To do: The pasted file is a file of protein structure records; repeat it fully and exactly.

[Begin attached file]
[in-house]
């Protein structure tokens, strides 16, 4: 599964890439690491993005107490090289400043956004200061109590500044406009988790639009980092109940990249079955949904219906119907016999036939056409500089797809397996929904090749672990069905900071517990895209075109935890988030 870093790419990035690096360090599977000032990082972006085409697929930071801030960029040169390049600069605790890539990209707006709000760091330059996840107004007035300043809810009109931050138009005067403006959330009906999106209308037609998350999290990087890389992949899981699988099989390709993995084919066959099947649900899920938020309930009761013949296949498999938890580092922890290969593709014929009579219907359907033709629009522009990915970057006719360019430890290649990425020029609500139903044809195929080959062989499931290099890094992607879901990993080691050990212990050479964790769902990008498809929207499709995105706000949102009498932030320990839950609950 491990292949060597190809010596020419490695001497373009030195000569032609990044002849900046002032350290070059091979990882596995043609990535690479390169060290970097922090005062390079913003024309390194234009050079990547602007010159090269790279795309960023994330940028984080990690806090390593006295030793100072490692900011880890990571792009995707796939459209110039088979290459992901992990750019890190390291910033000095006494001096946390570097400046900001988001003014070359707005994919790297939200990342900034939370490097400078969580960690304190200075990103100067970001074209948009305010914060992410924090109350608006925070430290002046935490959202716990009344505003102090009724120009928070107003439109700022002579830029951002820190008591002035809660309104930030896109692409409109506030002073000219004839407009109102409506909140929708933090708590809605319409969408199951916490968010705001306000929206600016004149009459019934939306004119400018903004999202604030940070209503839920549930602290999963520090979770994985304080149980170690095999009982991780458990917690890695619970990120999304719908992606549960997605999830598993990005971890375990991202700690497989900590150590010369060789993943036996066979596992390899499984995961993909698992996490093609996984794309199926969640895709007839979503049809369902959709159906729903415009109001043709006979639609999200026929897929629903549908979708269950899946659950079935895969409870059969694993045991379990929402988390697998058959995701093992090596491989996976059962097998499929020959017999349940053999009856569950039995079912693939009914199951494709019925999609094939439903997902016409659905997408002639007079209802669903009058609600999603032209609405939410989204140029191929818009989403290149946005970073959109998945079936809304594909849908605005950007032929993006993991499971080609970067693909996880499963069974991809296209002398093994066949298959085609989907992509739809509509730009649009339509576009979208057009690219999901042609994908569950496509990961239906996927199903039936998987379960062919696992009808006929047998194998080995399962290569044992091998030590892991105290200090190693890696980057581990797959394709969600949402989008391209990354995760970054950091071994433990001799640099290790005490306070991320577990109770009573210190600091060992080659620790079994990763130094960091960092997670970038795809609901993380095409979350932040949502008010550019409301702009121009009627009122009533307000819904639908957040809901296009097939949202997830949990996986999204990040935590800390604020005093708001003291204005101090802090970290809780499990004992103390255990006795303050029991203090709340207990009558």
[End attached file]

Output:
[in-house]
């Protein structure tokens, strides 16, 4: 599964890439690491993005107490090289400043956004200061109590500044406009988790639009980092109940990249079955949904219906119907016999036939056409500089797809397996929904090749672990069905900071517990895209075109935890988030 870093790419990035690096360090599977000032990082972006085409697929930071801030960029040169390049600069605790890539990209707006709000760091330059996840107004007035300043809810009109931050138009005067403006959330009906999106209308037609998350999290990087890389992949899981699988099989390709993995084919066959099947649900899920938020309930009761013949296949498999938890580092922890290969593709014929009579219907359907033709629009522009990915970057006719360019430890290649990425020029609500139903044809195929080959062989499931290099890094992607879901990993080691050990212990050479964790769902990008498809929207499709995105706000949102009498932030320990839950609950 491990292949060597190809010596020419490695001497373009030195000569032609990044002849900046002032350290070059091979990882596995043609990535690479390169060290970097922090005062390079913003024309390194234009050079990547602007010159090269790279795309960023994330940028984080990690806090390593006295030793100072490692900011880890990571792009995707796939459209110039088979290459992901992990750019890190390291910033000095006494001096946390570097400046900001988001003014070359707005994919790297939200990342900034939370490097400078969580960690304190200075990103100067970001074209948009305010914060992410924090109350608006925070430290002046935490959202716990009344505003102090009724120009928070107003439109700022002579830029951002820190008591002035809660309104930030896109692409409109506030002073000219004839407009109102409506909140929708933090708590809605319409969408199951916490968010705001306000929206600016004149009459019934939306004119400018903004999202604030940070209503839920549930602290999963520090979770994985304080149980170690095999009982991780458990917690890695619970990120999304719908992606549960997605999830598993990005971890375990991202700690497989900590150590010369060789993943036996066979596992390899499984995961993909698992996490093609996984794309199926969640895709007839979503049809369902959709159906729903415009109001043709006979639609999200026929897929629903549908979708269950899946659950079935895969409870059969694993045991379990929402988390697998058959995701093992090596491989996976059962097998499929020959017999349940053999009856569950039995079912693939009914199951494709019925999609094939439903997902016409659905997408002639007079209802669903009058609600999603032209609405939410989204140029191929818009989403290149946005970073959109998945079936809304594909849908605005950007032929993006993991499971080609970067693909996880499963069974991809296209002398093994066949298959085609989907992509739809509509730009649009339509576009979208057009690219999901042609994908569950496509990961239906996927199903039936998987379960062919696992009808006929047998194998080995399962290569044992091998030590892991105290200090190693890696980057581990797959394709969600949402989008391209990354995760970054950091071994433990001799640099290790005490306070991320577990109770009573210190600091060992080659620790079994990763130094960091960092997670970038795809609901993380095409979350932040949502008010550019409301702009121009009627009122009533307000819904639908957040809901296009097939949202997830949990996986999204990040935590800390604020005093708001003291204005101090802090970290809780499990004992103390255990006795303050029991203090709340207990009558």